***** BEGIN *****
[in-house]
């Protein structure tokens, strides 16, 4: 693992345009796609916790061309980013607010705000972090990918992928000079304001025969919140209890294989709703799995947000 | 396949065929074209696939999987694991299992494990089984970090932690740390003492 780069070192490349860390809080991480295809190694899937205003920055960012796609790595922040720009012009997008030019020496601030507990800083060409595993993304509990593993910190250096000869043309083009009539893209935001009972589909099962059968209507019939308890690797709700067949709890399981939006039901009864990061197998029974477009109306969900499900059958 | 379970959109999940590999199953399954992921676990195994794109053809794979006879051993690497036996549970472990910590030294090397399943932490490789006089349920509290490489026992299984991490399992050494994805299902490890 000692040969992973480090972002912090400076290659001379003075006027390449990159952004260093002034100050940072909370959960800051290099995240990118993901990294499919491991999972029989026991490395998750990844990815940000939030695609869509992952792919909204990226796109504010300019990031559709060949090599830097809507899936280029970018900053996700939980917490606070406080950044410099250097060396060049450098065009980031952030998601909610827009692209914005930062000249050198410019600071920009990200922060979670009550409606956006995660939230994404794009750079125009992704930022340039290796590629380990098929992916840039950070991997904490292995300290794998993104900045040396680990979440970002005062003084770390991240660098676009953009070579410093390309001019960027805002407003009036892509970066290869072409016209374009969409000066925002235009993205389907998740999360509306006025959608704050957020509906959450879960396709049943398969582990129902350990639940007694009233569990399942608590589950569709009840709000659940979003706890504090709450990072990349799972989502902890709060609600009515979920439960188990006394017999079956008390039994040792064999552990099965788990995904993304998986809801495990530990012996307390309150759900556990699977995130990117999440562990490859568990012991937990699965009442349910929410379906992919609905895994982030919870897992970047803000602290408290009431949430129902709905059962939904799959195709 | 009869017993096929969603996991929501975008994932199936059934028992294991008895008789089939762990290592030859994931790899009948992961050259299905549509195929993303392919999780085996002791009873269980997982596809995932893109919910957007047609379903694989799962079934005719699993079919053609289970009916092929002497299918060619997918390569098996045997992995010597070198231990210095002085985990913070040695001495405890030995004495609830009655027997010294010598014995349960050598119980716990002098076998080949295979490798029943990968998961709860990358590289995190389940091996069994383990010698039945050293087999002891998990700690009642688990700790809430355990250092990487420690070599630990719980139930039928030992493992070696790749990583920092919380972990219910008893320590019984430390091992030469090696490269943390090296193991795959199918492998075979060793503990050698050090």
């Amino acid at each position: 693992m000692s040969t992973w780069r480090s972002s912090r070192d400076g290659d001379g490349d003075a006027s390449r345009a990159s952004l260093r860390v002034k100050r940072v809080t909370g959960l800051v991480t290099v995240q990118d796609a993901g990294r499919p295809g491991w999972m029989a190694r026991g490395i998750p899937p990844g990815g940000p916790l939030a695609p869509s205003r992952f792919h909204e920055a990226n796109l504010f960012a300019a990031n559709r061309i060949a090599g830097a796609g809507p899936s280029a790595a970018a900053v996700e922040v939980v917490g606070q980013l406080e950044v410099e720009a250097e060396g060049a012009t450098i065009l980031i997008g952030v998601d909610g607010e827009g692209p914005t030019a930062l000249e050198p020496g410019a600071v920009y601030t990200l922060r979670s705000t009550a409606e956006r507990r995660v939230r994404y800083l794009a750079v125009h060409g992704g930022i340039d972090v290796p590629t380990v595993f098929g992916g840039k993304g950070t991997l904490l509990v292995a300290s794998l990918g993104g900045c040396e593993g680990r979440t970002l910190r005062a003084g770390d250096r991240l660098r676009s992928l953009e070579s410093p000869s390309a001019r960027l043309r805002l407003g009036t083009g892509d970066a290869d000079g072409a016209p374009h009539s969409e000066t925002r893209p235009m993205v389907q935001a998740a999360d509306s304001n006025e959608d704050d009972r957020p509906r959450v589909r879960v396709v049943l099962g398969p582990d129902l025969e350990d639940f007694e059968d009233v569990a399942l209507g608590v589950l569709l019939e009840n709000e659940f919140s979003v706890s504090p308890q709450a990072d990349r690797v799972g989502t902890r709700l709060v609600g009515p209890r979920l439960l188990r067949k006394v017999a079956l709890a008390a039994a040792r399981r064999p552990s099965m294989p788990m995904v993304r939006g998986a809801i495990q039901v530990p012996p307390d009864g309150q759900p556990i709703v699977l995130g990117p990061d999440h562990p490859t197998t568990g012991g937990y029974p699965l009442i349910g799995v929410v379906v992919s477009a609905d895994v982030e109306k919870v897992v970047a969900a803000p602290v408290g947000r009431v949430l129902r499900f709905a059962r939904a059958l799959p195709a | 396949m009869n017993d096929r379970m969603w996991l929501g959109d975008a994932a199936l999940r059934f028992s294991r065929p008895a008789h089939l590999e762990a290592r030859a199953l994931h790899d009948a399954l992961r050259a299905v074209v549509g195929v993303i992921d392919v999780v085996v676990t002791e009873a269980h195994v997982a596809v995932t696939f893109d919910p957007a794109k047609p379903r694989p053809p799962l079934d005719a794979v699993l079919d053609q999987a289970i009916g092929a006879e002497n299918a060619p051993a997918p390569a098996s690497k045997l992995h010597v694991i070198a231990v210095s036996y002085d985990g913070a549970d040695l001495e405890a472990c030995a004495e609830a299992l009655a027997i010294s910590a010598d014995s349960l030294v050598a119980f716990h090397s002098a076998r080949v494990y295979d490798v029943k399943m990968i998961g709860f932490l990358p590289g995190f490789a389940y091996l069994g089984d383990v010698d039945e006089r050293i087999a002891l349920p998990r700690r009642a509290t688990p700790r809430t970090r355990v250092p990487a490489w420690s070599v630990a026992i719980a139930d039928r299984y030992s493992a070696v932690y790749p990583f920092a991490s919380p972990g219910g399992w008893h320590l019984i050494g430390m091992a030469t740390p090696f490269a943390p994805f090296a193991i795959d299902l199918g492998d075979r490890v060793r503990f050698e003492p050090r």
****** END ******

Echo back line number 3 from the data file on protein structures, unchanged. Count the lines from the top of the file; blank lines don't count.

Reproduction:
């Amino acid at each position: 693992m000692s040969t992973w780069r480090s972002s912090r070192d400076g290659d001379g490349d003075a006027s390449r345009a990159s952004l260093r860390v002034k100050r940072v809080t909370g959960l800051v991480t290099v995240q990118d796609a993901g990294r499919p295809g491991w999972m029989a190694r026991g490395i998750p899937p990844g990815g940000p916790l939030a695609p869509s205003r992952f792919h909204e920055a990226n796109l504010f960012a300019a990031n559709r061309i060949a090599g830097a796609g809507p899936s280029a790595a970018a900053v996700e922040v939980v917490g606070q980013l406080e950044v410099e720009a250097e060396g060049a012009t450098i065009l980031i997008g952030v998601d909610g607010e827009g692209p914005t030019a930062l000249e050198p020496g410019a600071v920009y601030t990200l922060r979670s705000t009550a409606e956006r507990r995660v939230r994404y800083l794009a750079v125009h060409g992704g930022i340039d972090v290796p590629t380990v595993f098929g992916g840039k993304g950070t991997l904490l509990v292995a300290s794998l990918g993104g900045c040396e593993g680990r979440t970002l910190r005062a003084g770390d250096r991240l660098r676009s992928l953009e070579s410093p000869s390309a001019r960027l043309r805002l407003g009036t083009g892509d970066a290869d000079g072409a016209p374009h009539s969409e000066t925002r893209p235009m993205v389907q935001a998740a999360d509306s304001n006025e959608d704050d009972r957020p509906r959450v589909r879960v396709v049943l099962g398969p582990d129902l025969e350990d639940f007694e059968d009233v569990a399942l209507g608590v589950l569709l019939e009840n709000e659940f919140s979003v706890s504090p308890q709450a990072d990349r690797v799972g989502t902890r709700l709060v609600g009515p209890r979920l439960l188990r067949k006394v017999a079956l709890a008390a039994a040792r399981r064999p552990s099965m294989p788990m995904v993304r939006g998986a809801i495990q039901v530990p012996p307390d009864g309150q759900p556990i709703v699977l995130g990117p990061d999440h562990p490859t197998t568990g012991g937990y029974p699965l009442i349910g799995v929410v379906v992919s477009a609905d895994v982030e109306k919870v897992v970047a969900a803000p602290v408290g947000r009431v949430l129902r499900f709905a059962r939904a059958l799959p195709a | 396949m009869n017993d096929r379970m969603w996991l929501g959109d975008a994932a199936l999940r059934f028992s294991r065929p008895a008789h089939l590999e762990a290592r030859a199953l994931h790899d009948a399954l992961r050259a299905v074209v549509g195929v993303i992921d392919v999780v085996v676990t002791e009873a269980h195994v997982a596809v995932t696939f893109d919910p957007a794109k047609p379903r694989p053809p799962l079934d005719a794979v699993l079919d053609q999987a289970i009916g092929a006879e002497n299918a060619p051993a997918p390569a098996s690497k045997l992995h010597v694991i070198a231990v210095s036996y002085d985990g913070a549970d040695l001495e405890a472990c030995a004495e609830a299992l009655a027997i010294s910590a010598d014995s349960l030294v050598a119980f716990h090397s002098a076998r080949v494990y295979d490798v029943k399943m990968i998961g709860f932490l990358p590289g995190f490789a389940y091996l069994g089984d383990v010698d039945e006089r050293i087999a002891l349920p998990r700690r009642a509290t688990p700790r809430t970090r355990v250092p990487a490489w420690s070599v630990a026992i719980a139930d039928r299984y030992s493992a070696v932690y790749p990583f920092a991490s919380p972990g219910g399992w008893h320590l019984i050494g430390m091992a030469t740390p090696f490269a943390p994805f090296a193991i795959d299902l199918g492998d075979r490890v060793r503990f050698e003492p050090r």